Wined and Dined in the Dolomites

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I’ve been a member of the ATTA, the Adventure Travel Trade Association, for about 3 years now.  I’m not really much of a networker – I haven’t needed to be, and it’s not my personality anyway.  But I enjoy this group a lot.  When we meet, I get to skip over the obvious stuff and talk about things that I think about all day long anyway…  “How do you draw the line between a small itinerary tweak and a fully customized tour? Does social media really drive traffic to your site?  What kind of task management software works best for small companies like ours?” …  That sort of thing.  It’s fantastic to be in a group of people all thinking and talking about the same issues, who often know people that have ideas for us.  And the connections often lead in unpredictable directions.  Maybe we do a tour together, maybe I find a consultant for a specific issue, or maybe I am simply able to refer a client to somebody I know and trust.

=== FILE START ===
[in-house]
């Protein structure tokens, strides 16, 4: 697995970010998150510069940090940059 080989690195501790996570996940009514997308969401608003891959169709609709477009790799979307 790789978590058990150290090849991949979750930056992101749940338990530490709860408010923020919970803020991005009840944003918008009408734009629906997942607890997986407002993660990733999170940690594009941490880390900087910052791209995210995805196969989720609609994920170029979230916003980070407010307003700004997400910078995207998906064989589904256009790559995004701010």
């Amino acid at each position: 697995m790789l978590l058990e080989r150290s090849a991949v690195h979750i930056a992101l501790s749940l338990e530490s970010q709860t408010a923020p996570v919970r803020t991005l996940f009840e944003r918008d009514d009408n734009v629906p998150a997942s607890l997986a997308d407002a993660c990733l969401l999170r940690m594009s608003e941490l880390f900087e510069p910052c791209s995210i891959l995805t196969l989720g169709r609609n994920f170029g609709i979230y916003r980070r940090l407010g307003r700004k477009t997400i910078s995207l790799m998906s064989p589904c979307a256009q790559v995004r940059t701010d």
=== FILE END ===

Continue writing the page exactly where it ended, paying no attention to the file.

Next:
The sun coming up behind the Langkofel and Plattkofel mountains from Seiser Alm

Well this year, through ATTA connections, I was among a small group of tour operators and travel writers who were invited on a trip to Süd Tirol (South Tyrol, or essentially, the northern Dolomites), to get to know the region better.  I was very excited about this.  We’ve been arranging tours in the Dolomites for about 15 years, but only in a small (but spectacular) region of it, and expanding our tours there had been already one of my top goals for the summer.  I’d never even talked to Süd Tirol tourism before, much less met anybody from the office, and was eager to meet some of their representatives and see what it is they want to show us.  From their perspective, this was a first-ever pilot program to encourage more people to come to the region.  Almost all of their tourism (about 80%) comes from repeat business, and they are looking for more visibility with writers and tour operators to introduce more people to South Tyrol. The trip sounded great, the timing worked, mainly, and I signed on for it.